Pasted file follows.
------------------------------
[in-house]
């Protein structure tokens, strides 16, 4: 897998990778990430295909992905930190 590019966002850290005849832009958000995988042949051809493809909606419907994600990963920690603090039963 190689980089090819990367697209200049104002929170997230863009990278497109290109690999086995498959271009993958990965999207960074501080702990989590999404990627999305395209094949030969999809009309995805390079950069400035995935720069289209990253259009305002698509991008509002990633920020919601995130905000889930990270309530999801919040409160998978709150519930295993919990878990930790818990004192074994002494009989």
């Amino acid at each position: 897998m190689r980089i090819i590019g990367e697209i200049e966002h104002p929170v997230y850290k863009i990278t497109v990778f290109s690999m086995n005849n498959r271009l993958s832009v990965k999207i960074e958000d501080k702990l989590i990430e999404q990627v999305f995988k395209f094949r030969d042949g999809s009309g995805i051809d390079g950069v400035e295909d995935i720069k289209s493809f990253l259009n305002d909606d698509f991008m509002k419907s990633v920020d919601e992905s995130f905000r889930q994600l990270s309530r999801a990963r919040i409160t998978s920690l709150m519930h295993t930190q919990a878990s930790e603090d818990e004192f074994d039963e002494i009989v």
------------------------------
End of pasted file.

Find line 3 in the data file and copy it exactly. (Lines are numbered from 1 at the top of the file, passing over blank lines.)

């Amino acid at each position: 897998m190689r980089i090819i590019g990367e697209i200049e966002h104002p929170v997230y850290k863009i990278t497109v990778f290109s690999m086995n005849n498959r271009l993958s832009v990965k999207i960074e958000d501080k702990l989590i990430e999404q990627v999305f995988k395209f094949r030969d042949g999809s009309g995805i051809d390079g950069v400035e295909d995935i720069k289209s493809f990253l259009n305002d909606d698509f991008m509002k419907s990633v920020d919601e992905s995130f905000r889930q994600l990270s309530r999801a990963r919040i409160t998978s920690l709150m519930h295993t930190q919990a878990s930790e603090d818990e004192f074994d039963e002494i009989v």